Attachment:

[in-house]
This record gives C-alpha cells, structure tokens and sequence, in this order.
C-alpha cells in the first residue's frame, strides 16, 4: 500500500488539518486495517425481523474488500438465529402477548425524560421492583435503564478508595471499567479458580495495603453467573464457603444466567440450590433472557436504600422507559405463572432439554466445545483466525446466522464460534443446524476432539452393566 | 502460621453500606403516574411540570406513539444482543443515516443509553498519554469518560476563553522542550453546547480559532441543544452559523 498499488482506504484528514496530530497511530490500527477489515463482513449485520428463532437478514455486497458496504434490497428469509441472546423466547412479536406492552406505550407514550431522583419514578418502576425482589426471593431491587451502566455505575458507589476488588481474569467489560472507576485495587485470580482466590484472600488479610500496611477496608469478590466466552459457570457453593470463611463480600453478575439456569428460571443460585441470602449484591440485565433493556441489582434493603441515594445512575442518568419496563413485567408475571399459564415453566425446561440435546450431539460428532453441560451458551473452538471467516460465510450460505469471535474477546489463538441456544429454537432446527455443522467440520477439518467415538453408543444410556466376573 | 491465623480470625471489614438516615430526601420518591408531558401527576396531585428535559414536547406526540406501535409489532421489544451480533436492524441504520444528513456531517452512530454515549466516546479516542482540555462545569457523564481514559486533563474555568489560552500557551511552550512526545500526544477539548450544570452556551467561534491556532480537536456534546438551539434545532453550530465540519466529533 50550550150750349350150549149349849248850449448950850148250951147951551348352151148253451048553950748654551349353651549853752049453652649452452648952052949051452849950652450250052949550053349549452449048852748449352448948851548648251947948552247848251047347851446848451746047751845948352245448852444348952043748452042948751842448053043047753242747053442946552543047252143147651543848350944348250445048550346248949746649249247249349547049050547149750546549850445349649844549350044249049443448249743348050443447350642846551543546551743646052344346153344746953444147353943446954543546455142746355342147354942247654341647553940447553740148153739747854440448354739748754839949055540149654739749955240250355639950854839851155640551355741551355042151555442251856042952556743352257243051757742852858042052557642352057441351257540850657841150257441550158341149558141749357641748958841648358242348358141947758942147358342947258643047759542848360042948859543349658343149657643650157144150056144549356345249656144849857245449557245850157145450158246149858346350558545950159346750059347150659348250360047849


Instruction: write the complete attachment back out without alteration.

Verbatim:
[in-house]
This record gives C-alpha cells, structure tokens and sequence, in this order.
C-alpha cells in the first residue's frame, strides 16, 4: 500500500488539518486495517425481523474488500438465529402477548425524560421492583435503564478508595471499567479458580495495603453467573464457603444466567440450590433472557436504600422507559405463572432439554466445545483466525446466522464460534443446524476432539452393566 | 502460621453500606403516574411540570406513539444482543443515516443509553498519554469518560476563553522542550453546547480559532441543544452559523 498499488482506504484528514496530530497511530490500527477489515463482513449485520428463532437478514455486497458496504434490497428469509441472546423466547412479536406492552406505550407514550431522583419514578418502576425482589426471593431491587451502566455505575458507589476488588481474569467489560472507576485495587485470580482466590484472600488479610500496611477496608469478590466466552459457570457453593470463611463480600453478575439456569428460571443460585441470602449484591440485565433493556441489582434493603441515594445512575442518568419496563413485567408475571399459564415453566425446561440435546450431539460428532453441560451458551473452538471467516460465510450460505469471535474477546489463538441456544429454537432446527455443522467440520477439518467415538453408543444410556466376573 | 491465623480470625471489614438516615430526601420518591408531558401527576396531585428535559414536547406526540406501535409489532421489544451480533436492524441504520444528513456531517452512530454515549466516546479516542482540555462545569457523564481514559486533563474555568489560552500557551511552550512526545500526544477539548450544570452556551467561534491556532480537536456534546438551539434545532453550530465540519466529533 50550550150750349350150549149349849248850449448950850148250951147951551348352151148253451048553950748654551349353651549853752049453652649452452648952052949051452849950652450250052949550053349549452449048852748449352448948851548648251947948552247848251047347851446848451746047751845948352245448852444348952043748452042948751842448053043047753242747053442946552543047252143147651543848350944348250445048550346248949746649249247249349547049050547149750546549850445349649844549350044249049443448249743348050443447350642846551543546551743646052344346153344746953444147353943446954543546455142746355342147354942247654341647553940447553740148153739747854440448354739748754839949055540149654739749955240250355639950854839851155640551355741551355042151555442251856042952556743352257243051757742852858042052557642352057441351257540850657841150257441550158341149558141749357641748958841648358242348358141947758942147358342947258643047759542848360042948859543349658343149657643650157144150056144549356345249656144849857245449557245850157145450158246149858346350558545950159346750059347150659348250360047849